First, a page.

32. Sachs, J. D. (2018). America’s health crisis and the Easterlin paradox. In J. F. Helliwell, R. Layard, & J. D. Sachs (Eds.), World happiness report (pp. 146–159). New York: United Nations Sustainable Development Solutions Network.Google Scholar
  33. Shermer, M. (2015). The moral arc: How science and reason lead humanity toward truth, justice, and freedom. New York: Henry Holt and Company.Google Scholar
  34. Slovic, P. (1987). Perception of risk. Science, 236(4799), 280–285.CrossRefGoogle Scholar
  35. Stone, D. M., Simon, T. R., Fowler, K. A., Kegler, S. R., Yuan, K., Holland, K. M., et al. (2018). Vital signs: Trends in state suicide rates—United States, 1999–2016 an circumstances contributing to suicide—27 States, 2015 (N. C. f. I. P. a. C. Division of Violence Prevention, Trans.). Morbidity and Mortality Weekly Report, 67, 617–624.Google Scholar
  36. Strawson, P. F. (1959). Individuals: An essay in descriptive metaphysics. London: Methuen.Google Scholar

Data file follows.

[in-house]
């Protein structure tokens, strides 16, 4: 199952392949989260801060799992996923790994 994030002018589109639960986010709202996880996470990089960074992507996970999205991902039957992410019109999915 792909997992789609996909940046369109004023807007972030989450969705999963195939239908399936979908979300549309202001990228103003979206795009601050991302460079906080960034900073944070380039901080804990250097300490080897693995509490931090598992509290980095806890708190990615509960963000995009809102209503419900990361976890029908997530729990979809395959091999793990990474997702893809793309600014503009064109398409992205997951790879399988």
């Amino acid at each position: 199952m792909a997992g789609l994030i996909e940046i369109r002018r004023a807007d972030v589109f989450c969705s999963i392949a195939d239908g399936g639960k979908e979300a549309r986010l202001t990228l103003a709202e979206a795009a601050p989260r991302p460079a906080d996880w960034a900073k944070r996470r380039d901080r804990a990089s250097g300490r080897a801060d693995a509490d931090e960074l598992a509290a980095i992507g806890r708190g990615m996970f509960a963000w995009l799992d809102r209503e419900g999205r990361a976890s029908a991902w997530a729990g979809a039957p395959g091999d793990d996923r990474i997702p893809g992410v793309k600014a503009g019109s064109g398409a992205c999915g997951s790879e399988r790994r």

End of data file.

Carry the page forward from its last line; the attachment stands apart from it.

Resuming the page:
37. Twenge, J. M. (2000). The age of anxiety? Birth cohort change in anxiety and neuroticism, 1952–1993. Journal of Personality and Social Psychology, 79(6), 1007–1021. Scholar
  38. Twenge, J. M., Gentile, B., DeWall, C. N., Ma, D., Lacefield, K., & Schurtz, D. R. (2010). Birth cohort increases in psychopathology among young Americans, 1938–2007: A cross-temporal meta-analysis of the MMPI. Clinical Psychology Review, 30, 145–154. Scholar
  39. Twenge, J. M., Zhang, L., & Im, C. (2004). It’s beyond my control: A cross-temporal meta-analysis of increasing externality in Locus of Control, 1960–2002. Personality and Social Psychology Review, 8(3), 308–319.CrossRefGoogle Scholar

Copyright information

© The Author(s) 2019

Authors and Affiliations

  1. 1.Faculty of Environment, Society and DesignLincoln UniversityLincolnNew Zealand

Personalised recommendations